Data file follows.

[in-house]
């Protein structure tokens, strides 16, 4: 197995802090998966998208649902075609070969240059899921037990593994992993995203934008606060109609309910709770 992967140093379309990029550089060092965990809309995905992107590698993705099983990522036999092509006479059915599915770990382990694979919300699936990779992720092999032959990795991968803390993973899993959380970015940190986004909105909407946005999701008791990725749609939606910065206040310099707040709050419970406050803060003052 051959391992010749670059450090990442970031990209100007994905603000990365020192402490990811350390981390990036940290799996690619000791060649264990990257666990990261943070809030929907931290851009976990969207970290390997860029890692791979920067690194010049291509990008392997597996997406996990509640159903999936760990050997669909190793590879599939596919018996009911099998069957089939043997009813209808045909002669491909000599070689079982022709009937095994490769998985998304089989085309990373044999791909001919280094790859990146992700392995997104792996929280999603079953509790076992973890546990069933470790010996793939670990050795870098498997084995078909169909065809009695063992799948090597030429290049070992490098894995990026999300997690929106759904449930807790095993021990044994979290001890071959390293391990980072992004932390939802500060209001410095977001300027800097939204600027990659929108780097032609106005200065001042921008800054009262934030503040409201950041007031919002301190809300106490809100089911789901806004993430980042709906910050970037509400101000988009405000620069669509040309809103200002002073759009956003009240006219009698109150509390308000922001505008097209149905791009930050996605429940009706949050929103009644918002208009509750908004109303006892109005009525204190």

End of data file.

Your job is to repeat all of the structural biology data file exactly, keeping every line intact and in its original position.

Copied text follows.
[in-house]
């Protein structure tokens, strides 16, 4: 197995802090998966998208649902075609070969240059899921037990593994992993995203934008606060109609309910709770 992967140093379309990029550089060092965990809309995905992107590698993705099983990522036999092509006479059915599915770990382990694979919300699936990779992720092999032959990795991968803390993973899993959380970015940190986004909105909407946005999701008791990725749609939606910065206040310099707040709050419970406050803060003052 051959391992010749670059450090990442970031990209100007994905603000990365020192402490990811350390981390990036940290799996690619000791060649264990990257666990990261943070809030929907931290851009976990969207970290390997860029890692791979920067690194010049291509990008392997597996997406996990509640159903999936760990050997669909190793590879599939596919018996009911099998069957089939043997009813209808045909002669491909000599070689079982022709009937095994490769998985998304089989085309990373044999791909001919280094790859990146992700392995997104792996929280999603079953509790076992973890546990069933470790010996793939670990050795870098498997084995078909169909065809009695063992799948090597030429290049070992490098894995990026999300997690929106759904449930807790095993021990044994979290001890071959390293391990980072992004932390939802500060209001410095977001300027800097939204600027990659929108780097032609106005200065001042921008800054009262934030503040409201950041007031919002301190809300106490809100089911789901806004993430980042709906910050970037509400101000988009405000620069669509040309809103200002002073759009956003009240006219009698109150509390308000922001505008097209149905791009930050996605429940009706949050929103009644918002208009509750908004109303006892109005009525204190």